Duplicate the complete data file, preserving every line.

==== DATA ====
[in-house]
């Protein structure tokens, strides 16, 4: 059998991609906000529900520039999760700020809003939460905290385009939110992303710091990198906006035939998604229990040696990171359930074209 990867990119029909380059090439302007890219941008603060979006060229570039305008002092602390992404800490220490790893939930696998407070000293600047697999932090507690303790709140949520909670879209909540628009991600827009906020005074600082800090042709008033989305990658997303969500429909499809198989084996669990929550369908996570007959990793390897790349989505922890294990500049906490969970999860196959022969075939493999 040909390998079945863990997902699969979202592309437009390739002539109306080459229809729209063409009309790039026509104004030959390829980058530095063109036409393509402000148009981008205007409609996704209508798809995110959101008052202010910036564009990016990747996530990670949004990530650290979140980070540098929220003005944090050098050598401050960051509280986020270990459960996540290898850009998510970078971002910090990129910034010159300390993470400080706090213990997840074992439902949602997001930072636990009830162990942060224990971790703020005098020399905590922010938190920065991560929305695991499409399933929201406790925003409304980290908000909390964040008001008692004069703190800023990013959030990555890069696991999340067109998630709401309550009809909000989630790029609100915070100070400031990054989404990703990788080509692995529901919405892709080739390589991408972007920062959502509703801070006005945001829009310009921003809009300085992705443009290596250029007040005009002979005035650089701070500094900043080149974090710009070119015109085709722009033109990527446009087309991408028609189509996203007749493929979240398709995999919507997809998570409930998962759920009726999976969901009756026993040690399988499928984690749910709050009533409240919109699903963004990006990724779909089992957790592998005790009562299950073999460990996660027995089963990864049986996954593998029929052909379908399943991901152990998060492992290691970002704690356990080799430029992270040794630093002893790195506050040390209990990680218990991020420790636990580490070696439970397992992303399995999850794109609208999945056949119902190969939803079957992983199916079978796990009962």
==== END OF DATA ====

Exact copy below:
[in-house]
């Protein structure tokens, strides 16, 4: 059998991609906000529900520039999760700020809003939460905290385009939110992303710091990198906006035939998604229990040696990171359930074209 990867990119029909380059090439302007890219941008603060979006060229570039305008002092602390992404800490220490790893939930696998407070000293600047697999932090507690303790709140949520909670879209909540628009991600827009906020005074600082800090042709008033989305990658997303969500429909499809198989084996669990929550369908996570007959990793390897790349989505922890294990500049906490969970999860196959022969075939493999 040909390998079945863990997902699969979202592309437009390739002539109306080459229809729209063409009309790039026509104004030959390829980058530095063109036409393509402000148009981008205007409609996704209508798809995110959101008052202010910036564009990016990747996530990670949004990530650290979140980070540098929220003005944090050098050598401050960051509280986020270990459960996540290898850009998510970078971002910090990129910034010159300390993470400080706090213990997840074992439902949602997001930072636990009830162990942060224990971790703020005098020399905590922010938190920065991560929305695991499409399933929201406790925003409304980290908000909390964040008001008692004069703190800023990013959030990555890069696991999340067109998630709401309550009809909000989630790029609100915070100070400031990054989404990703990788080509692995529901919405892709080739390589991408972007920062959502509703801070006005945001829009310009921003809009300085992705443009290596250029007040005009002979005035650089701070500094900043080149974090710009070119015109085709722009033109990527446009087309991408028609189509996203007749493929979240398709995999919507997809998570409930998962759920009726999976969901009756026993040690399988499928984690749910709050009533409240919109699903963004990006990724779909089992957790592998005790009562299950073999460990996660027995089963990864049986996954593998029929052909379908399943991901152990998060492992290691970002704690356990080799430029992270040794630093002893790195506050040390209990990680218990991020420790636990580490070696439970397992992303399995999850794109609208999945056949119902190969939803079957992983199916079978796990009962």